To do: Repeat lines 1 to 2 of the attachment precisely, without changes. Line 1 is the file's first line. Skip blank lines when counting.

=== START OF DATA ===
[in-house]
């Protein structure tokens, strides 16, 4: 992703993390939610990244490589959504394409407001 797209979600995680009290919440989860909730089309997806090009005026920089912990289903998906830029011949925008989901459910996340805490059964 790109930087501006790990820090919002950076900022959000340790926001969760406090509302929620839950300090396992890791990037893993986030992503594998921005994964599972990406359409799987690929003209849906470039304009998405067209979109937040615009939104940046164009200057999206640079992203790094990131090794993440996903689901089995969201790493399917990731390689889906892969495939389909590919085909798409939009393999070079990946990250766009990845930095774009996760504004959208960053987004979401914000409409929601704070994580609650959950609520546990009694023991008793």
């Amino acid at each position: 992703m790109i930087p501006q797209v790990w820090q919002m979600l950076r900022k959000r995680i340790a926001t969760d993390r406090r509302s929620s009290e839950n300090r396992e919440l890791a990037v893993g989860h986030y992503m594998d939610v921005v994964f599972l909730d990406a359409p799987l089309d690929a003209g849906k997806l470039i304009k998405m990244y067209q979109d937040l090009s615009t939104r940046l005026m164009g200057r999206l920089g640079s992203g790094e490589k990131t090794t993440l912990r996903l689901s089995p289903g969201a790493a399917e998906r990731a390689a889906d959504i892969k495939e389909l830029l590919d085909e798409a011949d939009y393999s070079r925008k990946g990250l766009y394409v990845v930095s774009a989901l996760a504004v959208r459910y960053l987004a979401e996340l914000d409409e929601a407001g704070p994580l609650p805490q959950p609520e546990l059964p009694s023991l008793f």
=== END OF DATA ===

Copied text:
[in-house]
């Protein structure tokens, strides 16, 4: 992703993390939610990244490589959504394409407001 797209979600995680009290919440989860909730089309997806090009005026920089912990289903998906830029011949925008989901459910996340805490059964 790109930087501006790990820090919002950076900022959000340790926001969760406090509302929620839950300090396992890791990037893993986030992503594998921005994964599972990406359409799987690929003209849906470039304009998405067209979109937040615009939104940046164009200057999206640079992203790094990131090794993440996903689901089995969201790493399917990731390689889906892969495939389909590919085909798409939009393999070079990946990250766009990845930095774009996760504004959208960053987004979401914000409409929601704070994580609650959950609520546990009694023991008793």